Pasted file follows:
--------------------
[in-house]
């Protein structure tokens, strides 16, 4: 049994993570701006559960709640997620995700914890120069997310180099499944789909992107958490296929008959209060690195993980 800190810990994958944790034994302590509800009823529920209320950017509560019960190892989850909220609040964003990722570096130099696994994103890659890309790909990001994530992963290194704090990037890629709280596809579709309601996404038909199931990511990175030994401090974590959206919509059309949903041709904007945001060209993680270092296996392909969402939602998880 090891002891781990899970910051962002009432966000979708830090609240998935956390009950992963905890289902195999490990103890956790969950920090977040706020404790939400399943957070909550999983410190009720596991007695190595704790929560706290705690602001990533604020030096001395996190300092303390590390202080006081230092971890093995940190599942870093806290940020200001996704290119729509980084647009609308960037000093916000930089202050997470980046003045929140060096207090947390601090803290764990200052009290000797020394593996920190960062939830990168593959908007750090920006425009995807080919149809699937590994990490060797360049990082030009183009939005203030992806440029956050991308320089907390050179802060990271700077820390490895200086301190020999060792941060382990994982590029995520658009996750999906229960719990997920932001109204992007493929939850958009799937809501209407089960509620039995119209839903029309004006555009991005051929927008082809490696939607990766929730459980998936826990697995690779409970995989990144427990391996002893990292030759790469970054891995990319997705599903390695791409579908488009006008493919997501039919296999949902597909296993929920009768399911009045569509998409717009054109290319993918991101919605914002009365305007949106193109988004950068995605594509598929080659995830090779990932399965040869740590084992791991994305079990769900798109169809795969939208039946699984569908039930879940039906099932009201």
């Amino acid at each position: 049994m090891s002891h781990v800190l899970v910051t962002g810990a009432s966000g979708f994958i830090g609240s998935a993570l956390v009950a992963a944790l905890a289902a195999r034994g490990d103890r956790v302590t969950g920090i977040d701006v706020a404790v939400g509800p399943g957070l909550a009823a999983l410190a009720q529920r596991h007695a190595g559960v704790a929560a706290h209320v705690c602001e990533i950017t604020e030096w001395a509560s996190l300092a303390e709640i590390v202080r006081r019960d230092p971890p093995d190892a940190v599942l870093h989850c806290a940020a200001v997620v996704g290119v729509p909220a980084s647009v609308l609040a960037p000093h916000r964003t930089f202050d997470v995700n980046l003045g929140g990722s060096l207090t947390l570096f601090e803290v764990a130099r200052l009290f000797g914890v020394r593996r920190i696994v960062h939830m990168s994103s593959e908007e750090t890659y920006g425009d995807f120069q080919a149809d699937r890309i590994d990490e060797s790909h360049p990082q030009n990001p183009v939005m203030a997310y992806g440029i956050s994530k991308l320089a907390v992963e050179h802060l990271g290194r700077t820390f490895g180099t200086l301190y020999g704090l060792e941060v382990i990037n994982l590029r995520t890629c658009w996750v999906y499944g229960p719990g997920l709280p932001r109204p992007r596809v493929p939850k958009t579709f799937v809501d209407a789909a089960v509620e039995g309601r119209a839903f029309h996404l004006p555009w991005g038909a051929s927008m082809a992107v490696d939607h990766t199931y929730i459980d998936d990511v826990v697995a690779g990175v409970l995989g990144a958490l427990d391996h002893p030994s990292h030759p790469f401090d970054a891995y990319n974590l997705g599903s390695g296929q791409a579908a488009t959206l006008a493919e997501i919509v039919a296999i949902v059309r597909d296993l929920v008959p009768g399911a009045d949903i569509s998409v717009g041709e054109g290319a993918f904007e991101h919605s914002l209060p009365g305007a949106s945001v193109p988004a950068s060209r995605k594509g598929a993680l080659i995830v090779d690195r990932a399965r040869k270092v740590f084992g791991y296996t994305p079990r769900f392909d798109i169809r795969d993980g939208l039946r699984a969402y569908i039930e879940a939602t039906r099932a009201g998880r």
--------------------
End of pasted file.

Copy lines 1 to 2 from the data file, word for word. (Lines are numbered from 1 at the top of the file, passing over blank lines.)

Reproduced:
[in-house]
């Protein structure tokens, strides 16, 4: 049994993570701006559960709640997620995700914890120069997310180099499944789909992107958490296929008959209060690195993980 800190810990994958944790034994302590509800009823529920209320950017509560019960190892989850909220609040964003990722570096130099696994994103890659890309790909990001994530992963290194704090990037890629709280596809579709309601996404038909199931990511990175030994401090974590959206919509059309949903041709904007945001060209993680270092296996392909969402939602998880 090891002891781990899970910051962002009432966000979708830090609240998935956390009950992963905890289902195999490990103890956790969950920090977040706020404790939400399943957070909550999983410190009720596991007695190595704790929560706290705690602001990533604020030096001395996190300092303390590390202080006081230092971890093995940190599942870093806290940020200001996704290119729509980084647009609308960037000093916000930089202050997470980046003045929140060096207090947390601090803290764990200052009290000797020394593996920190960062939830990168593959908007750090920006425009995807080919149809699937590994990490060797360049990082030009183009939005203030992806440029956050991308320089907390050179802060990271700077820390490895200086301190020999060792941060382990994982590029995520658009996750999906229960719990997920932001109204992007493929939850958009799937809501209407089960509620039995119209839903029309004006555009991005051929927008082809490696939607990766929730459980998936826990697995690779409970995989990144427990391996002893990292030759790469970054891995990319997705599903390695791409579908488009006008493919997501039919296999949902597909296993929920009768399911009045569509998409717009054109290319993918991101919605914002009365305007949106193109988004950068995605594509598929080659995830090779990932399965040869740590084992791991994305079990769900798109169809795969939208039946699984569908039930879940039906099932009201």